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Tipperary businesses get best Brexit broadside at LEO event

Thursday, 12 April 2018

Tipperary businesses get best Brexit broadside at LEO event thumbnailPictured at the LEO Brexit Seminar in Horse & Jockey organised by the Local Enterprise Office Tipperary

TIPPERARY businesses have been left in no doubt as to the challenge that Brexit represents for companies in the regions following a Tipperary Local Enterprise Office event with experts.
Businesses from around the county gathered at the special Brexit Seminar at the Horse & Jockey aimed at helping Tipp companies prepare for what the event heard was the biggest challenge ever to Irish business.
Among those giving delegates an understanding of just how stark those challenges will be was Catherine Hogan, who has responsibility for Enterprise Ireland's activities in Tipperary. The EI rep laid bare the challenge for businesses as she made it clear just how much it is going to impact on the regions, in particular. 
“It is very important to acknowledge there will be challenges for all sectors. There has been a lot of media talk about traditional sectors - agri-food, construction, engineering, tourism.  But it will have an impact across all sectors.
“There will be a strong regional impact, however. We have identified 660 Enterprise Ireland companies who will have significant exposure to Brexit, companies who have 20% of their turnover in the UK market. Those companies employ 36,000 people in total and 30,000 of them are around the regions. So it's a serious issue for the regions in Ireland."
Ms Hogan, however, said there would still be opportunities but planning for both the challenges and opportunities is absolutely essential. "Brexit is at the top of EI's agenda. We see it as the most significant challenge to the Irish economy in the last 50 years, in fact in the establishment of Irish state," she said.
“We are advocating that companies plan to leverage opportunities as they arrive. Last year our key word was all around awareness building. We are looking now for action. We want companies to start to plan and take action to mitigate the risk, as well as leverage opportunity.
“For this year, and going forward, our objective is to help build strength in companies and improve their capabilities to deal with whatever Brexit may bring so they are in a better position going forward. With the level of sales going into the UK, which is large, it will be a challenge for our client companies.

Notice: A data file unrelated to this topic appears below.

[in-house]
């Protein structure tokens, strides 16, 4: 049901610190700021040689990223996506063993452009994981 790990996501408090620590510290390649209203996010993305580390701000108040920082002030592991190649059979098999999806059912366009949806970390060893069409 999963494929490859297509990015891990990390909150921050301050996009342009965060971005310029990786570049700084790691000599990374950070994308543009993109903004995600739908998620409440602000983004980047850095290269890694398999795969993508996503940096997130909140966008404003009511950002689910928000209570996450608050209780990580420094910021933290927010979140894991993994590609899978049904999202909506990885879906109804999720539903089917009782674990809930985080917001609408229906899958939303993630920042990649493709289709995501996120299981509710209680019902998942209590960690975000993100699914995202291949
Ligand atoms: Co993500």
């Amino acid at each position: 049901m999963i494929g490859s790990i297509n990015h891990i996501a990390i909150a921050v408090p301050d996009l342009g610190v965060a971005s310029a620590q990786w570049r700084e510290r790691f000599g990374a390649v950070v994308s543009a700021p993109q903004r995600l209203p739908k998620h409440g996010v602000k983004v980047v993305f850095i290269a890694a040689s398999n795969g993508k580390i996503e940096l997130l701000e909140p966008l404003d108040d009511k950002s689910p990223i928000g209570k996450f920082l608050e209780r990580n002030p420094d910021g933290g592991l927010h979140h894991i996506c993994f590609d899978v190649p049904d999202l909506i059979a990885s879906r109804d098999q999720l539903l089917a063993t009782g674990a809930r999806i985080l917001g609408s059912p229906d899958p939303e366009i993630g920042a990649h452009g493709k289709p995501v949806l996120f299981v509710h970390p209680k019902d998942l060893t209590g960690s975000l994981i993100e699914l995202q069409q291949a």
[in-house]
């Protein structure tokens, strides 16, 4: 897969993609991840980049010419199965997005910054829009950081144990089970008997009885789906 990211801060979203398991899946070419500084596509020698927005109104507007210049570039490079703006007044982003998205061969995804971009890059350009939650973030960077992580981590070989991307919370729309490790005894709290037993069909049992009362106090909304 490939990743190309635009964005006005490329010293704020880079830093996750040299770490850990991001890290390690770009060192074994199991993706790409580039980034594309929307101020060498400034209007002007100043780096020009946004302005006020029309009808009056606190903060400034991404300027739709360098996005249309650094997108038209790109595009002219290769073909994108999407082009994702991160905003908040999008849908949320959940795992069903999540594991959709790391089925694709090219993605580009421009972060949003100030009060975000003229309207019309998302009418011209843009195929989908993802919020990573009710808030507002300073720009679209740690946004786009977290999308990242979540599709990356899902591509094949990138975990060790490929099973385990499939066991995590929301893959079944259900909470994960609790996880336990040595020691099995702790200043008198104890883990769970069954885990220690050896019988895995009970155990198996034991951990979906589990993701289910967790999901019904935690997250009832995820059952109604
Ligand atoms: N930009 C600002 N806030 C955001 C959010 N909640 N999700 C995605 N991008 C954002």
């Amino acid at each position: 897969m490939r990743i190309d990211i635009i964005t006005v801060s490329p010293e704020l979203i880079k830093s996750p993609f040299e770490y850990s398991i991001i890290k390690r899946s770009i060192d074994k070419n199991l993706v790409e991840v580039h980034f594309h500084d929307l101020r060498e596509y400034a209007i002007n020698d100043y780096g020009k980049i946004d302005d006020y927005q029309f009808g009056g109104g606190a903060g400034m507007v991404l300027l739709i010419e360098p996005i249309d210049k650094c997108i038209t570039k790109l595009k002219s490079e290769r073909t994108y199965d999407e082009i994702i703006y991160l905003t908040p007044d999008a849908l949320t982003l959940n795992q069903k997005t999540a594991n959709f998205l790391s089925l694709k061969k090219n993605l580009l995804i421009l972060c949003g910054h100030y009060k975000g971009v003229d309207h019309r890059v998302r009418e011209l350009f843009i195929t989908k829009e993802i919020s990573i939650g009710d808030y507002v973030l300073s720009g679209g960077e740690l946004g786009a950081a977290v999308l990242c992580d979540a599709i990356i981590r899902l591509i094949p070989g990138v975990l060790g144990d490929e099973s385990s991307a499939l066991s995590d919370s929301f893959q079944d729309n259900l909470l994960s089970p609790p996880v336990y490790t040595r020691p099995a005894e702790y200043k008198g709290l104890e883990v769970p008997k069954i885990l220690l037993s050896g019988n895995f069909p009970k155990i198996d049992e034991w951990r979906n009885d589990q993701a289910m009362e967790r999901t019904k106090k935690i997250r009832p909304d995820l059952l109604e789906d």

“We have a special Brexit unit and its role is all around the export piece, making sure our client companies continue to grow and find markets in the UK and elsewhere. We have a two pronged approach; the first which is to build scale and the second to expand the reach of those companies in world markets."
Ms Hogan steered businesses to EI's online tool, www.prepareforBrexit.ie , which, she said, gives businesses a sense of the challenges to their business, has a "Brexit Scorecard" and a "Be Prepared Grant" section. There are also, she said, Brexit advisory clinics where businesses can book meetings with experts, with the next such event for this region taking place in the Charleville Park Hotel on Wednesday, April 11.
Head of Tipperary Local Enterprise Office (LEO) Rita Guinan said that a number of supports are also available from LEO. "Today's event is one of a number of measures we have in place to support Tipperary businesses as we move inexorably, it seems, towards Brexit. Our supports are for companies with 10 staff or less and once you hit that magic number, you are into export or a high potential start up and graduate onto Enterprise Ireland's ladder for support," she said.
Leas Cathaoirleach of Tipperary County Council Roger Kennedy also expressed concern over the disproportionate Brexit impact on counties like Tipperary. "We know that 37% of all Irish Exports worth some €7.52Billion go to the UK and Export growth to the UK slowed from 12% growth in 2015 by 10% to just 2% in 2016, primarily due to a decline in food exports. This is particularly relevant to a county like Tipperary where we have 7,000 full time farmers," he said.
Also speaking at the event, John Finn, Managing Director, Treasury Solutions, a Cork-based Treasury Risk and Corporate Finance Management practice, said that businesses who prepare for the Brexit challenge will simply have a competitive edge over those who don't.
”We will have early adapters and we will have laggards. It's a question of where businesses want to be. Do they want to be leading or at the back end? If it's at the back end then they better not be exporting. I know from the interaction with some people who are dealing in the UK that they are not preparing for Brexit. Thankfully, there are huge amounts of supports available. Export businesses really need to have their own Brexit plan.
“My advice to businesses here is to start with the Local Enterprise Office because if they don't have the particular support you need, they will direct you to who does."
Separate to Brexit, Mr Finn said that there is an unhealthy fear of borrowing today and it is holding businesses back. "Two things that did the most damage were the selling on of loans and the tracker issue created so much disquiet. The selling on of loans really scared people. As a result they are using their internal resources to grow and growing at a slower pace. The worry is that there is a certain pace that you need to grow to keep yourself competitive. If you keep growing through self-funding then that might be too slow."
On currency, he said that there could be further swings on currency that could be the difference between success and failure. "There is huge assistance out there. The companies who engage tend to be more progressive."

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